The two young Reuters reporters, Wa Lone and Kyaw Soe Oo, both Myanmar citizens, were arrested in 2017 after revealing killings of the Muslim minority Rohingya.
Myanmar’s Supreme court rejected Tuesday the final appeal of two Reuters journalists sentenced to seven years in jail for reporting on a massacre of Rohingya men and boys by Buddhist villagers back in December 2017.
“They were sentenced for seven years and this decision stands, and the appeal is rejected,” Supreme Court Justice Soe Naing told the court in the capital, Naypyitaw, without further explanation.
The two young Reuters reporters, Wa Lone and Kyaw Soe Oo, both Myanmar citizens, were arrested in 2017 after revealing killings of the Muslim minority Rohingya, which has been dubbed as an "ethnic cleansing" operation in Myanmar. They found a mass grave filled with bones sticking out of the ground and went on to gather testimony from perpetrators, witnesses, and families of victims.
While investigating, they obtained three exposing photographs from villagers: two showing 10 Rohingya men and boys bound and kneeling and a third showing the mutilated and bullet-ridden bodies of the same 10 individuals in the same shallow grave they had found before.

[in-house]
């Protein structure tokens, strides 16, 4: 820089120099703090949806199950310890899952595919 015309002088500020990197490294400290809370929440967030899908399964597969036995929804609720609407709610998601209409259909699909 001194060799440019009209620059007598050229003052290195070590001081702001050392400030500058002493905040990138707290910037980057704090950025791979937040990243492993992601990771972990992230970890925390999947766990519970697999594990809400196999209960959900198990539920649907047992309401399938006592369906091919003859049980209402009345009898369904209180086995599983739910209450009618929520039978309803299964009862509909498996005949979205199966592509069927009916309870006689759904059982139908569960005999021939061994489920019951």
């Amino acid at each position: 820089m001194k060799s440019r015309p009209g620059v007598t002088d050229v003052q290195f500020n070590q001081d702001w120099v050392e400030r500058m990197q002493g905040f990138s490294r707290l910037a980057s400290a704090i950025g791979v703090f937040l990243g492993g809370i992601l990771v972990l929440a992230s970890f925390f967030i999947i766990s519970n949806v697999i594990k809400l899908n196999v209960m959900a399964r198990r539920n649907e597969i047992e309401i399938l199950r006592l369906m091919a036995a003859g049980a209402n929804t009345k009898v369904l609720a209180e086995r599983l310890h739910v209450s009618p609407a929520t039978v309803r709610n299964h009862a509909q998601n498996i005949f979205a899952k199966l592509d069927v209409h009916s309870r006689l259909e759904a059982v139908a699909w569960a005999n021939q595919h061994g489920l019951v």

On September 2018, they were charged by a district court judge in Myanmar’s largest city, Yangon for violating the country's colonial-era Official Secrets Act. Since then they have lost two appeals, one to the Yangon High Court which rejected an earlier appeal in January.
“Wa Lone and Kyaw Soe Oo did not commit any crime, nor was there any proof that they did,” Reuters Chief Counsel Gail Gove said in a statement on Tuesday. The defense lawyer, Than Zaw Aung, said families of the two men plan to submit a letter to Myanmar President Win Myint’s office seeking a pardon.
Meanwhile, the head of the United Nations in Myanmar, Knut Ostby, said the international body will “continue to call for full respect of freedom of the press and human rights.” For their investigative journalistic work, on April 15, 2019, both journalists were awarded the Pulitzer Prize in international reporting.